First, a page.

Sterilization of Native American Women
Some time ago I was receiving a prescription for birth control pills from Indian Health Service. I was able to receive a 3-month supply per visit to the pharmacy. This is the common practice for those particular. I get that. However, as I was picking up my 3-month supply one day, it occurred to me that other types of medications – blood pressure and blood sugar control medications, for example – only dispensed 1-month units. These kinds of disparities never fail to catch my attention, because this suggests that birth control is privileged over life-regulating medications. I turned it over in my mind and realized how potentially loaded these realities are – how the ease of access and the dispensing of effective birth control among low-income Native American women seemed to hearken back to a darker time in history when birth control was less about family planning and more about compulsory sterilization, or forced sterilization.
I’m referring to the ‘60s and ‘70s, a period whereby a significant amount of sterilization procedures had become nearly common practice, perpetuated upon American Indian women without their consent and many times without their knowledge. Compulsory sterilization falls within the official definition of genocide via the United Nation Assembly’s terms (Resolution 260 (III)) which came into effect Jan. 12, 1951, stating:
...any of the following acts committed with intent to destroy, I whole or I part, a national ethnical, racial or religious group, as such: (a) Killing members of the group; (b) Causing serious bodily or mental harm to members of the group; (c) Deliberately inflicting on the group conditions of life calculated to bring about its physical destruction in whole or in part; (d) Imposing measures intended to prevent births within the group; (d) Forcibly transferring children of the group to another group.
According to the Government Accountability Office, results of an investigation were disclosed on Nov. 6, 1976, indicating sterilization counts occurring at four out of 12 IHS areas (Albuquerque, Aberdeen, Oklahoma City and Phoenix). The records estimated that IHS was responsible for 3,406 sterilization procedures between 1973 and 1976. Per capita, this number would be equal to sterilization of 452,000 non-Native women. Other independent research, such as a 1974 study by the Women of All Red Nations (WARN) concluded that up to 42 percent of Native women were victims of forced sterilization procedures between 1970 and 1976.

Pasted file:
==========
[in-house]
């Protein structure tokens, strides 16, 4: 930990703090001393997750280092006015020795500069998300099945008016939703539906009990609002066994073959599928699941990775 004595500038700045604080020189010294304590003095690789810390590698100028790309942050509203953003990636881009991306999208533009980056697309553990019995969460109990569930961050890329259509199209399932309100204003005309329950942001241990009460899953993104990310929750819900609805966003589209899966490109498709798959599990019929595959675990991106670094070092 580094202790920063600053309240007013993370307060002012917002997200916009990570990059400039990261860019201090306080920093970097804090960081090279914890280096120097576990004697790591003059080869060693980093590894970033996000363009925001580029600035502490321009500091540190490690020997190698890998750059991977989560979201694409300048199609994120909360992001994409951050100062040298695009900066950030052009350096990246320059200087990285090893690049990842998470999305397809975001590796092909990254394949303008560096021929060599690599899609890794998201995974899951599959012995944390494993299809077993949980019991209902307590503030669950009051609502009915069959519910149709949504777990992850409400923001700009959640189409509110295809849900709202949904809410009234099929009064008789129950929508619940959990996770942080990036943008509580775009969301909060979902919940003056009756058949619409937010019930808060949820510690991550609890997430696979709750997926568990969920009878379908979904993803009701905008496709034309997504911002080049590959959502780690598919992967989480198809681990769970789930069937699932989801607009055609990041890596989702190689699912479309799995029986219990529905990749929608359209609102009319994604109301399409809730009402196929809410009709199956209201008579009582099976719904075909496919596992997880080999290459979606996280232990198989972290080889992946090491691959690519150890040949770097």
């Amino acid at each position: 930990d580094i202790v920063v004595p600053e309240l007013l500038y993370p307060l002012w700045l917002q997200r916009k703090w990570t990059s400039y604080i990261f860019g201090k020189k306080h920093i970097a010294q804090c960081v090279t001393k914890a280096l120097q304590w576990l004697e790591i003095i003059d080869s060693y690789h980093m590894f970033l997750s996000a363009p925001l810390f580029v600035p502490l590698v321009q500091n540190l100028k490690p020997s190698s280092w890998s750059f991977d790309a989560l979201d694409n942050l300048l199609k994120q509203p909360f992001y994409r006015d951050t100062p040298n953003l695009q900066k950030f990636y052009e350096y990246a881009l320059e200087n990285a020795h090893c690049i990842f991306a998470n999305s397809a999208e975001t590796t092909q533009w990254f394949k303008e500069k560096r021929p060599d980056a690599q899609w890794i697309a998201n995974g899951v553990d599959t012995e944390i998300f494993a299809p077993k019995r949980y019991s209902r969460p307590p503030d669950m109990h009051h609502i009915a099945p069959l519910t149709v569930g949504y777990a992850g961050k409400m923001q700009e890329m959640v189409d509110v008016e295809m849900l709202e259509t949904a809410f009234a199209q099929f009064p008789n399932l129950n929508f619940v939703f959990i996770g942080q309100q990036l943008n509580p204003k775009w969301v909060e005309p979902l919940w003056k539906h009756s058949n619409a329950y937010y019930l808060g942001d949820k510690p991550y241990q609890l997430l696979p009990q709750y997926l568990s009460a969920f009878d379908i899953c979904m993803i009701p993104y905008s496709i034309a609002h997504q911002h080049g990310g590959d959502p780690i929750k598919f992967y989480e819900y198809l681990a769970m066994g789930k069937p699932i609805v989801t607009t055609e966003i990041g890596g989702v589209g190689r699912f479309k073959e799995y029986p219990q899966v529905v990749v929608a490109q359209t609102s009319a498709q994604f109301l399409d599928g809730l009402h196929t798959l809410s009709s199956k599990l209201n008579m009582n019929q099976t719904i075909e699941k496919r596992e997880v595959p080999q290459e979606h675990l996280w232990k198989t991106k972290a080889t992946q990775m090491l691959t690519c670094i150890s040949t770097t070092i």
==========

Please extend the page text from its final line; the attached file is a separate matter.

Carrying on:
This data ties into a story my mother relayed about events that followed the birth of my older sister at an IHS facility in Montana. She was “encouraged” to sign a release for consent for tubal ligation, one of many consent forms which great numbers of other Native women had had pushed upon them during their medical stays. My mother’s experience is compatible with what many other Native women reported. Native women were routinely asked to sign consent forms, sometimes in the delivery room, other times during hard labors (my mother’s labor lasted 24 hours). Some Native women described how they were told the consent form was for pain-killers, and others reported they were given false information claiming that the procedure was not permanent, that it was reversible. Some Native women were forced to sign under threat that if they did not sign, all of their government health benefits would be revoked or they might lose custody of their children.
In May 2014, the World Health Organization, the United Nations Office of the High Commissioner for Human Rights, UN Women, UNAIDS, the UN Development Programme, the UN Population Fund and the UN Children’s Rights and Emergency Relief Organization issued a joint statement on eliminating forced, coercive and otherwise involuntary sterilization. The report references the involuntary sterilization of a number of specific population groups, including women, people with disabilities, intersex persons and transgender persons. This is a critical step in ensuring that contraception and family planning should be available, accessible and acceptable, of good quality, free from discrimination, coercion and violence and that laws and regulations should protect individuals and allow for informed decision-making regarding reproductive health. While this represents a crucial advance in human rights and social justice, I am left to wonder why this didn’t come sooner?
Did my mother sign the consent form while in labor with my older sister? No. Obviously not. She was one of the fortunate ones.